One of the hardest parts about parenting an anxious child is that they often don’t yet have the language to articulate how they feel, especially when they are panicking. Worries about how others might react can also make your child reluctant to express themselves.
Finding the right time and place to talk
Sitting down with your child to “have a chat” might not be the best strategy, as it could feel unnatural and intimidating to them. Try to broach the subject while you’re doing a calm activity, just the two of you. Perhaps gardening, walking, cooking, colouring or playing interactive books together.
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Having something else to focus on, and less eye contact, can make tricky conversations flow more easily.
Take the pressure right off and don’t push if they don’t want to talk or can’t articulate what’s wrong. Have patience, trust your gut and let them take the lead.
How to listen?
The right kind of listening will mean your child feels safe expressing themselves to you. Let them have their say and respond by using body language to show you are listening and understanding. When the moment’s right, paraphase what they have said, showing them have your full attention. It’s important to remember that you don’t need to agree with your child – a lot of worries can be irrational – but you can affirm and empathize with them.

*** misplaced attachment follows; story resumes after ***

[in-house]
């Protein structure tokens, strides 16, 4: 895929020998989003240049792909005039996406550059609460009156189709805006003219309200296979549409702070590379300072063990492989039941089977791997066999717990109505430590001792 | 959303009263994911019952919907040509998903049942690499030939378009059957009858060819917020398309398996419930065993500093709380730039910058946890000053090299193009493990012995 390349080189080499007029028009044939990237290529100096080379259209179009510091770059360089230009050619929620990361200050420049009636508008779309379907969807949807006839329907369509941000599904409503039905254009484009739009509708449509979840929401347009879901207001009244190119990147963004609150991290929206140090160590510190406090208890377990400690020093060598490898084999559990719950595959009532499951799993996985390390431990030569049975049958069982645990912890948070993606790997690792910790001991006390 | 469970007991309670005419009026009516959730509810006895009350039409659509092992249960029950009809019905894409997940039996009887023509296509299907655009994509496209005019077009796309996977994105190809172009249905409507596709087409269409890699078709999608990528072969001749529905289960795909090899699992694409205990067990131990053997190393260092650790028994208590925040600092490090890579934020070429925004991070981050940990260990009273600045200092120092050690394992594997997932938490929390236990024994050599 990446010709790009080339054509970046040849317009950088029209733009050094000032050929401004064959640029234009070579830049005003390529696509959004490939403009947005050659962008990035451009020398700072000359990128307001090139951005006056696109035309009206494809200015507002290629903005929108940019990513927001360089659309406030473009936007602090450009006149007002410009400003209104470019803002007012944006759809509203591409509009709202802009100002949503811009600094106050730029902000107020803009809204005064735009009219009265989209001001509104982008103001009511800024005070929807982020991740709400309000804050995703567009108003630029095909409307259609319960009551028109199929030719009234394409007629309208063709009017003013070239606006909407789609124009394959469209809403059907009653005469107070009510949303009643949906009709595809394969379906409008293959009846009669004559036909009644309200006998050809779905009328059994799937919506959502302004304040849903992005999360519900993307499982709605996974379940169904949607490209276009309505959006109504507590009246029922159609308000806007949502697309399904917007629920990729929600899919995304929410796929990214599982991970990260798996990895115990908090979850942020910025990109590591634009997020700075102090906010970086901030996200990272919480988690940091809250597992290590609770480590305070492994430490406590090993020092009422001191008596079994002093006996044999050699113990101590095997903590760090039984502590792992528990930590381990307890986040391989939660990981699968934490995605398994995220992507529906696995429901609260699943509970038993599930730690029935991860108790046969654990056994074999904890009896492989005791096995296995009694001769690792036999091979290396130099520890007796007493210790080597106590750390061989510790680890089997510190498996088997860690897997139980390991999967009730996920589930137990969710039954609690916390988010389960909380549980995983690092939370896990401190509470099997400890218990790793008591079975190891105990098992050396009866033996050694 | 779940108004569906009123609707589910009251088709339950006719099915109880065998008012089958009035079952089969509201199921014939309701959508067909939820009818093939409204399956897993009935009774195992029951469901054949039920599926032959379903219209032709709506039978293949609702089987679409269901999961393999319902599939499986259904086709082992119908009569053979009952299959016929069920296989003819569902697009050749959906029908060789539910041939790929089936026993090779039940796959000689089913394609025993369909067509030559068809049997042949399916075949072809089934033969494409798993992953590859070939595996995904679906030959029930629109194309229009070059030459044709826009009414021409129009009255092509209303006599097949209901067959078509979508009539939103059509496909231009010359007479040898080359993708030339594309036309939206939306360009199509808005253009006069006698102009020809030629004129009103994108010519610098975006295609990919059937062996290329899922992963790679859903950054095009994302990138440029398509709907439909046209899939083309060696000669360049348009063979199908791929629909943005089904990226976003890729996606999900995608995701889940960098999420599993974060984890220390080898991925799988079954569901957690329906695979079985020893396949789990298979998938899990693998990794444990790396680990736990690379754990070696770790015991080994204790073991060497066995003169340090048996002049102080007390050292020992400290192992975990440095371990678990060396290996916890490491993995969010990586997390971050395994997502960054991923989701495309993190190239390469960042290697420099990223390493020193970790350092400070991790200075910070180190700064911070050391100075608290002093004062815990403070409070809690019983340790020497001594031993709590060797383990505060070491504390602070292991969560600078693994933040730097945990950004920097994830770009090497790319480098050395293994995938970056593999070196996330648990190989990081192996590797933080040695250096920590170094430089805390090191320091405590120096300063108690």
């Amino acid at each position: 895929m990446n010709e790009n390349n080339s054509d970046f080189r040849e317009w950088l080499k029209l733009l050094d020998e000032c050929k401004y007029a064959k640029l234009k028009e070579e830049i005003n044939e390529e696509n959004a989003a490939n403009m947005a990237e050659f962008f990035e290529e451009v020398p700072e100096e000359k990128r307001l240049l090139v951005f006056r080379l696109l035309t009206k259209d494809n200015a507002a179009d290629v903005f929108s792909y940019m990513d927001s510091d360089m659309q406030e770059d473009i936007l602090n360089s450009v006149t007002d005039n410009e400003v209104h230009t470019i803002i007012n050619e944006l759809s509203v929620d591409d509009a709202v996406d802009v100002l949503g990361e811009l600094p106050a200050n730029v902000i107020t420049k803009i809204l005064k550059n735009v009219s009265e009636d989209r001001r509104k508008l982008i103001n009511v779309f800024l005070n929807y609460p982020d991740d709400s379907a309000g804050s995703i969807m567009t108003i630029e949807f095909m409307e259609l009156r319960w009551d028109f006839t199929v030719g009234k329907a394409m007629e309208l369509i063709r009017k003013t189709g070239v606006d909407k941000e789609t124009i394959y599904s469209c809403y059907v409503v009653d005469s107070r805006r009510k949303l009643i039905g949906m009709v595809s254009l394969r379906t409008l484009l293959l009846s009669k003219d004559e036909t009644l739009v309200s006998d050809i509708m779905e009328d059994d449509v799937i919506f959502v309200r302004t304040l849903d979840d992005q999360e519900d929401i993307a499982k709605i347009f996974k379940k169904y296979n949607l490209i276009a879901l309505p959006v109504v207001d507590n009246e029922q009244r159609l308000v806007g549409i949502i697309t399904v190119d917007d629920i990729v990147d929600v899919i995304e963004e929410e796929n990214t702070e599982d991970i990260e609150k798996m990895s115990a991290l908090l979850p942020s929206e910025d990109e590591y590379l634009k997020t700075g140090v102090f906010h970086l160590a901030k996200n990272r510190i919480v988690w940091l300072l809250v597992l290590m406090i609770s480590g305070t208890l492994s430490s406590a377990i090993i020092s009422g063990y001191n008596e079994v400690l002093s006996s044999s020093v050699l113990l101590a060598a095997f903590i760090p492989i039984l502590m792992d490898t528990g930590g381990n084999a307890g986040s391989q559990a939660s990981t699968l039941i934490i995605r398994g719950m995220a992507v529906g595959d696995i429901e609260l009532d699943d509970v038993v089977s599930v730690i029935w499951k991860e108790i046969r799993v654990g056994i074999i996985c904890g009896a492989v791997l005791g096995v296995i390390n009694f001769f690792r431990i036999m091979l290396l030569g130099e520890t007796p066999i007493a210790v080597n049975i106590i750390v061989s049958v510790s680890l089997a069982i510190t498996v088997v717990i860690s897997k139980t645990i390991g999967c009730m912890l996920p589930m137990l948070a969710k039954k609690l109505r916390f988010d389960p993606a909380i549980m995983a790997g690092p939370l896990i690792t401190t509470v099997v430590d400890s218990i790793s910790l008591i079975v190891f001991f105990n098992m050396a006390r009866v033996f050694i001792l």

Try these phrases:
“I hear you.”
“I can see why that would make you feel sad/worried/upset.
“That makes sense.”
“How does that feel in your body?”
This technique is called active listening and it’s used by therapists to encourage the speaker to open up.
When your child can’t put it into words
Talking isn’t the only way we humans have of communicating and feelings can often be expressed more comfortably in other, more creative ways. Try these alternative communication tools:
- Writing poetry or letter
- Playing out scenarions in an age-appropriate way using toys, fictional characters or role play.
- Using emojis-have a selection to choose from pinned up in your kitchen or use text messages if your child has a phone.
If you feel uncomfortable with what your child expresses, it’s useful to remember that research has found expressing difficult emotions through creative play is one of the most effective ways for children to process their feelings and improve their mental health.
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source: 101 Tips To Help Your Anxious Child, Poppy O’Neill, Summersdale Publishers Ltd, 2020